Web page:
Earthworms’ Castings

By Jean Ponzi

 Webster Groves Goes NO MOW

It started in the UK in 2019, blew like dandelions across Wisconsin towns, and sprouted this spring on traditionally trim suburban lawns of Webster Groves.

The No Mow movement aims to nourish emerging pollinators in a practical, generous, grounded way.

Up north, this means No Mow May. Prime time here is April for violets, creeping charlie, clover and other “weeds” in our turf to do their (hen)bit until the trees flower. These humble plants continue to serve bees and other insects well into the warming weeks when our flower beds bloom – if we do not mow them down.

How did this shadow side of spiffy seed conscientious Webster?

“The goal of No Mow April,” reports Jen Starkey, the city’s Director of Public Affairs and Engagement, “was, simply, THINK ABOUT IT. Think outside the box of conventional lawn making your place a good neighbor.”

Eco-logical citizens led the charge, but the city’s beloved parks had opened the way. Parks Director Yvonne Steingrube has been integrating native landscaping into parks and roadways for several years. Skillful – and cost-saving – transformation of significant park acreage from strictly turf and ornamental plantings to emphasis on native planted areas, set a trend.

“Our parks show how turf alternatives can improve stormwater management and provide wildlife refuge,” says Starkey. “Not as simple as just avoiding mowing, but that’s a start. People have been appreciating native plant habitats in the parks, as we continue to enjoy our mowed playing fields and walking areas.”

Beyond the parks, in council chambers, No Mow April champions pitched in. City Council member Emily Hixson Shepherd led the move to suspend Webster’s turf-height and weed ordinances for the month. Green Space Commissioners Lynnda Green, Corin Pursell and Carrie Coyne teamed up to secure essential local media coverage from the Webster-Kirkwood Times, host a monthly speaker series, moderate the social media exchange, and generally problem-solve. Starkey created a webpage, yard sign order form and (very important) Resident Feedback Form for www.webstergrovesmo.com.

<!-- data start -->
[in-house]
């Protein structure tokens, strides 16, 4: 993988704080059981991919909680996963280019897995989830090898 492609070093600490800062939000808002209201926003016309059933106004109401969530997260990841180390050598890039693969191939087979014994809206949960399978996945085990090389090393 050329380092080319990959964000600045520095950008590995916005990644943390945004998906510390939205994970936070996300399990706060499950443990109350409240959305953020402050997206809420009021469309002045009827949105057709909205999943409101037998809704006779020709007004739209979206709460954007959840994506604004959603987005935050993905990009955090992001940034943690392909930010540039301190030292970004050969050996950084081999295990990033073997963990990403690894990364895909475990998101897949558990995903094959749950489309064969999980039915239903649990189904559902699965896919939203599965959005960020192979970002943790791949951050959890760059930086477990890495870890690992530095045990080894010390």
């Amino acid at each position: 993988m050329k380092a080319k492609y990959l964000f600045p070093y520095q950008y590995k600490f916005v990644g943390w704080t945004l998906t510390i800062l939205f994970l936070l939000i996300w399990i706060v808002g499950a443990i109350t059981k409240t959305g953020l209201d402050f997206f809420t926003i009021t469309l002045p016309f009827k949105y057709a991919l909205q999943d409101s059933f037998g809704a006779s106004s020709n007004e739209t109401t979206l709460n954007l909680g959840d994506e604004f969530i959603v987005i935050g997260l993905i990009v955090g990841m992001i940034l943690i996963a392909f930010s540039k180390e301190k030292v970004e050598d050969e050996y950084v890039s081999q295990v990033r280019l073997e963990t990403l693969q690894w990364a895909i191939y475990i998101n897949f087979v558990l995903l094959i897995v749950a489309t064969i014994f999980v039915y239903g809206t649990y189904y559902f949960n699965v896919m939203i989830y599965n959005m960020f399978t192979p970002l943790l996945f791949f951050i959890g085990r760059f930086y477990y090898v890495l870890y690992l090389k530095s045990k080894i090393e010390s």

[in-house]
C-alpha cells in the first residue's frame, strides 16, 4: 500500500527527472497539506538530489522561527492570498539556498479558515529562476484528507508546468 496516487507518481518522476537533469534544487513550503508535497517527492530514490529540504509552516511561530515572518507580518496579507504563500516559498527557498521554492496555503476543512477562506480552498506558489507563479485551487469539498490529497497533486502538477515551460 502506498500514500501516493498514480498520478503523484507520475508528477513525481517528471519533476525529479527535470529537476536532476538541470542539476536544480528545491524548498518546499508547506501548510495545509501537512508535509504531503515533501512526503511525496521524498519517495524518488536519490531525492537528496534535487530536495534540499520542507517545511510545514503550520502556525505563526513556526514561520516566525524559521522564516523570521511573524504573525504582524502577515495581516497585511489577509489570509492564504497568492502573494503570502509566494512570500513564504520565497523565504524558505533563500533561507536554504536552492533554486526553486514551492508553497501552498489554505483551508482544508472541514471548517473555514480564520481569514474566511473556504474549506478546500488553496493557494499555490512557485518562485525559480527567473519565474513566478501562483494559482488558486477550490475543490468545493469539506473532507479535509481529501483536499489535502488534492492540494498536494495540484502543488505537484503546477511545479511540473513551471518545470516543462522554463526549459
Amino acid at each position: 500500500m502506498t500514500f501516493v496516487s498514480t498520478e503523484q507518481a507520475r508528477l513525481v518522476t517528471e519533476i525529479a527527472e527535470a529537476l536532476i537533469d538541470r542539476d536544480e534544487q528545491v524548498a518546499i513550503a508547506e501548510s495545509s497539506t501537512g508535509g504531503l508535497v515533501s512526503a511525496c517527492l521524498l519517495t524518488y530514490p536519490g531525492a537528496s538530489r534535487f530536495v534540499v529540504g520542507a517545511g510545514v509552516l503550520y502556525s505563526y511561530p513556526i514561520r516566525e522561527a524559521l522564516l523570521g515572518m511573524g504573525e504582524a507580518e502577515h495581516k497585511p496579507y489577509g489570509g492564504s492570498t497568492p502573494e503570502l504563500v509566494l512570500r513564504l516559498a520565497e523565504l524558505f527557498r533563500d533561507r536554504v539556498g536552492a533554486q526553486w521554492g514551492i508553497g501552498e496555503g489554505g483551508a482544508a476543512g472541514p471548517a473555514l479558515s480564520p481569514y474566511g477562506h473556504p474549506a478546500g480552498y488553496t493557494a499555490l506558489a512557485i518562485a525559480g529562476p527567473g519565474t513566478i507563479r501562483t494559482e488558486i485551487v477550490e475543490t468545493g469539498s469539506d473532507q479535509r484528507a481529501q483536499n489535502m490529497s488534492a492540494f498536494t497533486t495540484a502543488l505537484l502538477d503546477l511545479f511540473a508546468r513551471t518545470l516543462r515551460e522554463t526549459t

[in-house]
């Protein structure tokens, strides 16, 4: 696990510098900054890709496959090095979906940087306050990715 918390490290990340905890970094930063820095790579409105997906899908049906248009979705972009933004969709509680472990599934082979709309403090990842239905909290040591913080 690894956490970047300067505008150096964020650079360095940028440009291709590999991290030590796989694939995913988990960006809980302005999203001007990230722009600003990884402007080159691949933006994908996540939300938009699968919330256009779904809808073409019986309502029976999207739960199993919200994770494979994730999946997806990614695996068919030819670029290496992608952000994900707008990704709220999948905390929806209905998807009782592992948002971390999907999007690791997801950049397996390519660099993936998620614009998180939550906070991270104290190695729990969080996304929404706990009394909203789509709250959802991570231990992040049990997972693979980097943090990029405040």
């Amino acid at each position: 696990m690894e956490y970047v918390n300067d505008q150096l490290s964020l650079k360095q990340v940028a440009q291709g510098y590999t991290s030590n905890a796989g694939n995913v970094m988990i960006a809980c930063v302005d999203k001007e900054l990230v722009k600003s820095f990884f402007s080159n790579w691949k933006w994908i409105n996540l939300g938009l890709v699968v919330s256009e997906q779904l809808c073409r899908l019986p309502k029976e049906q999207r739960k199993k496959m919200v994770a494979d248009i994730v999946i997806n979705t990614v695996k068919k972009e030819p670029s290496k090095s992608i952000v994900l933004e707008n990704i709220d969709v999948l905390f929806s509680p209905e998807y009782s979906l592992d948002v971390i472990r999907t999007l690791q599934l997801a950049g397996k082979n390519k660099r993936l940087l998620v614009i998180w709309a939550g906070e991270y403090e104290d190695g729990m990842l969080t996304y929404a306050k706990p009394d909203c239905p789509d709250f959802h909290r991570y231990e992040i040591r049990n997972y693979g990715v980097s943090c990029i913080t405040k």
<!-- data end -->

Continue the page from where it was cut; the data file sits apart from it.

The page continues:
With 408 registered participants, No Mow April’s first year exceeded expectations. Starkey’s initial order of 150 spring-pink signs were out in yards in the first three days. “We distributed 350 signs,” she says, “and we could have used more. People in neighboring communities called wanting signs. Save Your Sign is our slogan now, anticipating next year.”

Online registration offered residents choices:

  • No mow at all
  • Leave nesting sites for bees
  • Add native plants to your property

You could opt for No Mow in your front or back yard, or both. Households were responsible for notifying their landscaping contractors. Highly visible, big-property owners participated too: Eden Seminary and Webster University.

As Starkey delivered the signs, she could often tell from a distance which address she was going to, so many homes already had beds of native plants. Every month for these folks was already No Mow!

Starkey reports largely positive feedback: Thank you all for your love of pollinators. We just helped them get the best start they’ve had in decades!

With a few sharp critiques: I personally think this was a horrible idea by the city. Let’s get things cleaned up.

Residents also shared Green intentions: My five-year plan is to extend the garden beds until there is only a path of grass left and then add large flagstone to the path.

At the end of April, the project team circulated thanks – and expert guidelines for resuming mowing, shared by the horticulture staff of St. Louis Community College. This post included an invitation:

Before you decide to mow your lawn at the end of the month, grab your lawn chair and a cool drink. Take some time to enjoy the sights and sounds of the habitat you created. Do you really need all that turf? Perhaps you could add more garden beds filled with native perennials, groundcovers, shrubs, and trees. We aren’t suggesting you remove your entire lawn all at once. Perhaps a phased transition from lawn to garden space. It’s something to think about!

Through the rolling acres of Webster Groves, No Mow April may have seeded a grassroots revelation.

You can read more about No Mow April in the Missouri Botanical Garden blog, www.DiscoverAndShare.org, and check out Jean Ponzi’s KDHX Earthworms podcast conversations relating to native plants at earthworms.kdhxtra.org.